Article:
MONTANA AFL–CIO, Montana Taxpayers Association, MEA–MFT, International Brotherhood of Electrical Workers Local 233 (“IBEW Local 223”), Duane Ankney, Jim Keane, and Jeffrey Welborn, Petitioners, v. Linda McCULLOCH, in her Capacity as Montana Secretary of State, Montanans for Research and Cures, a ballot committee, Randy Gray, and Molly Bell, Respondents.
OPINION AND ORDER
¶ 1 Before the Court is a Petition for Declaratory and Injunctive Relief seeking to invoke this Court's original jurisdiction pursuant to M.R.App. P. 14(4). The Petition challenges the constitutionality of Initiative No. 181 (I–181) and seeks an order enjoining the Secretary of State from certifying I–181 for the November 2016 general election ballot. At the Court's invitation, Respondent Montanans for Research and Cures has submitted its written opposition to the Petition. For the reasons explained below, the Court denies the Petition.
¶ 2 I–181 proposes to enact the “Montana Biomedical Research Authority Act” (Act), a law to establish the Montana Biomedical Research Authority (Authority) to review proposals and award grants, funded by state general obligation bonds, to non-profit and for-profit entities for the purpose of promoting the development of therapies and cures for brain diseases and injuries and mental illnesses, including Alzheimer's disease, Parkinson's disease, brain cancer, dementia, traumatic brain injury, and stroke. The measure would authorize the creation of state bond debt up to $20 million per year for a period of ten years.
¶ 3 The proposed legislation authorizes the Authority to request issuance of bonds or incurrence of debt, to invest funds not required for immediate use, and to contract in its own name for investment of funds or for any other purposes the Authority considers appropriate to carry out its duties under the Act. I–181 would authorize creation of state debt up to a cumulative $200 million, establish a biomedical research fund “outside the state treasury,” require the board of examiners to issue and sell bonds of the state upon the Authority's request, and express to the Legislature the people's “inten[t] and request” for implementing legislation to appropriate startup costs and to provide for a statutory appropriation of monies in the biomedical research fund.1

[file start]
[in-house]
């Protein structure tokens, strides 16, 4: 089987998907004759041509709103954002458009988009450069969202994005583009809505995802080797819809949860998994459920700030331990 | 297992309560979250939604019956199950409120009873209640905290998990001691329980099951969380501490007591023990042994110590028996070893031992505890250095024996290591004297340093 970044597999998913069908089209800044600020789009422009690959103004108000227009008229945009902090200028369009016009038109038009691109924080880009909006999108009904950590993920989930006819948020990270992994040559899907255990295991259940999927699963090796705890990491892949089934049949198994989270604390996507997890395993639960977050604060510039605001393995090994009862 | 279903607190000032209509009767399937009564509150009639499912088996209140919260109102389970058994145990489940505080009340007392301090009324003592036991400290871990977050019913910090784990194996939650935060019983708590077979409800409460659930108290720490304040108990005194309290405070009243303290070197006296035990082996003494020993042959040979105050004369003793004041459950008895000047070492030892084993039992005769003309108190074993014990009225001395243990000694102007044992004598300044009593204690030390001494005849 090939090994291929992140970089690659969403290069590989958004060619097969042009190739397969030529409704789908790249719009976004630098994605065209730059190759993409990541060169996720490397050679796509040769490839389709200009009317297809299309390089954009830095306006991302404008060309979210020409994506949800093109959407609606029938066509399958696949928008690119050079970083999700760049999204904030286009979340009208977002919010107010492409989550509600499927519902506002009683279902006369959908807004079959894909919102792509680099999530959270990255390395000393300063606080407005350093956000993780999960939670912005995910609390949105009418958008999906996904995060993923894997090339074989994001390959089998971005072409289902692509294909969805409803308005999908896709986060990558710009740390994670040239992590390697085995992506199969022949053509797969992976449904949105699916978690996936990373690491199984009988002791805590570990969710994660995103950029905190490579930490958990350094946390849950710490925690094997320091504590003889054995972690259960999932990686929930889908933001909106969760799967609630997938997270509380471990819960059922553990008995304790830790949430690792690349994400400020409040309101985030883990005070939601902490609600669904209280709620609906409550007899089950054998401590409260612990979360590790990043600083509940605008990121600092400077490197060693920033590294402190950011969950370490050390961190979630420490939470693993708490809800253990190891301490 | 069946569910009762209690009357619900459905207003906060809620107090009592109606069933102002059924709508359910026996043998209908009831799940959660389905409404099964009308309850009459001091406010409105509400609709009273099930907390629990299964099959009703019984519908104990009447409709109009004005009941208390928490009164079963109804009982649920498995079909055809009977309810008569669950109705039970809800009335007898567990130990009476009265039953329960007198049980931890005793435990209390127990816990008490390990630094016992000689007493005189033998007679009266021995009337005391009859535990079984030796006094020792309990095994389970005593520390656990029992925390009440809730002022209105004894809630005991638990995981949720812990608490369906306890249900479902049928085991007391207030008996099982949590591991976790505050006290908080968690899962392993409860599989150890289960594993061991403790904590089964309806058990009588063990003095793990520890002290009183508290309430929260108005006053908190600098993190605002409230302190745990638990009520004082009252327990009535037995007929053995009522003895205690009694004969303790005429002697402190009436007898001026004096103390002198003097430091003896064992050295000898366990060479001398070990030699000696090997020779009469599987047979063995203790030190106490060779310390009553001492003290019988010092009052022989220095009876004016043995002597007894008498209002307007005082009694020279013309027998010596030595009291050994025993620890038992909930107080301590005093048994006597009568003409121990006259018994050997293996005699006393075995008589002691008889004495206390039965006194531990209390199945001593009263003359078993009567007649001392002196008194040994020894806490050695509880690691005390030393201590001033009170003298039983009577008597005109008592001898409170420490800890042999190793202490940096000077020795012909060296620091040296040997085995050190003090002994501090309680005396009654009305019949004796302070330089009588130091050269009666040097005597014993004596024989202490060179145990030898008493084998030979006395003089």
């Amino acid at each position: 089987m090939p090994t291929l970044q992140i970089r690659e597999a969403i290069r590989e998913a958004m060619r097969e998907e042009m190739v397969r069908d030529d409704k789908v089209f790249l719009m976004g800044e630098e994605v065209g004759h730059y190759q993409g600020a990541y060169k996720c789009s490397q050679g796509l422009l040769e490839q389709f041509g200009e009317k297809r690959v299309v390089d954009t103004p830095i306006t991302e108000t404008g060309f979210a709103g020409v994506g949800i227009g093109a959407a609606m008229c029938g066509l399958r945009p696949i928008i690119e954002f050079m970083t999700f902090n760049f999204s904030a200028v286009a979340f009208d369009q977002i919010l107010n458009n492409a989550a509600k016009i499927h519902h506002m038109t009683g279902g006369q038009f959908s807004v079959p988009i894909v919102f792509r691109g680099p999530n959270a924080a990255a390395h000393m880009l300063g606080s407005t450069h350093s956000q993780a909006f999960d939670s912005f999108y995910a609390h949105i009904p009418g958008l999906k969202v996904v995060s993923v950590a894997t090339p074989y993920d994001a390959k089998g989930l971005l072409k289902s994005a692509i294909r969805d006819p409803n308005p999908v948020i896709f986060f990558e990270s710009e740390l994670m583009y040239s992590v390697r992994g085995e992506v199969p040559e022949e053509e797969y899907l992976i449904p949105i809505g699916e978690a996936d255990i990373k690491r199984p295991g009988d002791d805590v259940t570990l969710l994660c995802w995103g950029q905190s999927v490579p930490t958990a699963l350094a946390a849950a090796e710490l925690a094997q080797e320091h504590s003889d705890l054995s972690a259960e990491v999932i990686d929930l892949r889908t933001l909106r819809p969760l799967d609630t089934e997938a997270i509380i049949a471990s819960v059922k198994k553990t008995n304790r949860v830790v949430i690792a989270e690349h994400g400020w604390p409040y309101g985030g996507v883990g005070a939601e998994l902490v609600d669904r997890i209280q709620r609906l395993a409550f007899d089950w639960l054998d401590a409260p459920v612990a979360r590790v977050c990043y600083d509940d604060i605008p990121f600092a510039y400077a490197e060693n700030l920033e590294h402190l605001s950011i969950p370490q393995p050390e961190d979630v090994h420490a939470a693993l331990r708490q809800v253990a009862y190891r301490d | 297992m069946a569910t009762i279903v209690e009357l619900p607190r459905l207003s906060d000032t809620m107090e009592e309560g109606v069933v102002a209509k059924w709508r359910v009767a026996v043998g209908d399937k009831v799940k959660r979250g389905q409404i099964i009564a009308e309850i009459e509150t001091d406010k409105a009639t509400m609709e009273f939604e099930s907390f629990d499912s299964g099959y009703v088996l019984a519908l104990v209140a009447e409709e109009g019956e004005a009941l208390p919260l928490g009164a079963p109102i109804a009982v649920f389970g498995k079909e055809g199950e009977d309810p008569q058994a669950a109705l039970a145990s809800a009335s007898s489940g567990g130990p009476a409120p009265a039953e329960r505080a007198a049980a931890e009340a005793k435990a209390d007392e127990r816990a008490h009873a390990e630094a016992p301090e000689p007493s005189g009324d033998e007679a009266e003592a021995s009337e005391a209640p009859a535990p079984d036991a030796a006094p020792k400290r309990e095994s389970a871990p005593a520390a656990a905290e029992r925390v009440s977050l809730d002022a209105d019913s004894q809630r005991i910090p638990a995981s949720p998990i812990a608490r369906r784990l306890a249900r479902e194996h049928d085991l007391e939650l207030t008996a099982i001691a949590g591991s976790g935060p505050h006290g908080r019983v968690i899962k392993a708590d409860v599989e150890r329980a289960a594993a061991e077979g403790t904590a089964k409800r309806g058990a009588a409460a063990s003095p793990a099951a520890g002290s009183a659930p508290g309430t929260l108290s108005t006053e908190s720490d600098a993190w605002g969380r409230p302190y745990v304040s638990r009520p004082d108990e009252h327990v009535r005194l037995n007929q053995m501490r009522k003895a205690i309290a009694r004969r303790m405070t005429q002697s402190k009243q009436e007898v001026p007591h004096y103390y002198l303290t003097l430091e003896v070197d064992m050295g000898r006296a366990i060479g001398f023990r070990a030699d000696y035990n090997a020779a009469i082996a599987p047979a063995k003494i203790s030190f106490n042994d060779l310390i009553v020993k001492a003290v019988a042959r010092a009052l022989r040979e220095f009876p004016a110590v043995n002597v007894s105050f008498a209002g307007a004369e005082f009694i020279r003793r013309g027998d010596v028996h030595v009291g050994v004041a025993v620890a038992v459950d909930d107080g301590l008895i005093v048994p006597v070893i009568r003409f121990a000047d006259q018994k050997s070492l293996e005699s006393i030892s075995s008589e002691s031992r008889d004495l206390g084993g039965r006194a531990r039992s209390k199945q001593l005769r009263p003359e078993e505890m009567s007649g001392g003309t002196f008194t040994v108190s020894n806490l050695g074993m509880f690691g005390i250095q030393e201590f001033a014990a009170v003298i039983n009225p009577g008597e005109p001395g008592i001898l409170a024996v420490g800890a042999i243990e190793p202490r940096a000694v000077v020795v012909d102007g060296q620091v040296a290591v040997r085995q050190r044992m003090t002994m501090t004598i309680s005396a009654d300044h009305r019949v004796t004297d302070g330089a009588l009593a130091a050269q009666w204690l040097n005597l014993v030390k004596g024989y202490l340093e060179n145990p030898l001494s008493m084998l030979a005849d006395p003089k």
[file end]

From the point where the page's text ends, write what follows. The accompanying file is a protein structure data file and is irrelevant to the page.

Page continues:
¶ 4 The initiative was prepared and sponsored by Montanans for Research and Cures, a Montana registered ballot issue committee. Respondents Randy Gray and Molly Bell are the registered officers of Montanans for Research and Cures. Secretary of State Linda McCulloch determined on July 14, 2016, that sufficient valid signatures had been submitted to qualify I–181 for the November 8, 2016 general election ballot. If passed, the measure would take effect January 1, 2017.
¶ 5 The 2007 Montana Legislature revised the statutes governing legal challenges to ballot measures, authorizing this Court to exercise original jurisdiction over initiatives and referenda for purposes of reviewing challenges to proposed ballot statements for the measures and to the Attorney General's legal sufficiency determinations. Section 3–2–202(3)(a), MCA. “The statute does not confer original jurisdiction for any other purposes.” Hoffman v. State, 2014 MT 90, ¶ 10, 374 Mont. 405, 328 P.3d 604. We confirmed the significance of these amendments in Hoffman when we declined to exercise original jurisdiction to determine the constitutionality of Initiative 171, which would have prohibited expansion of the Montana Medicaid Program and prevented the State of Montana from using funds, personnel, or resources to administer or enforce a federal health care law. Hoffman, ¶ 2. As we pointed out in Hoffman,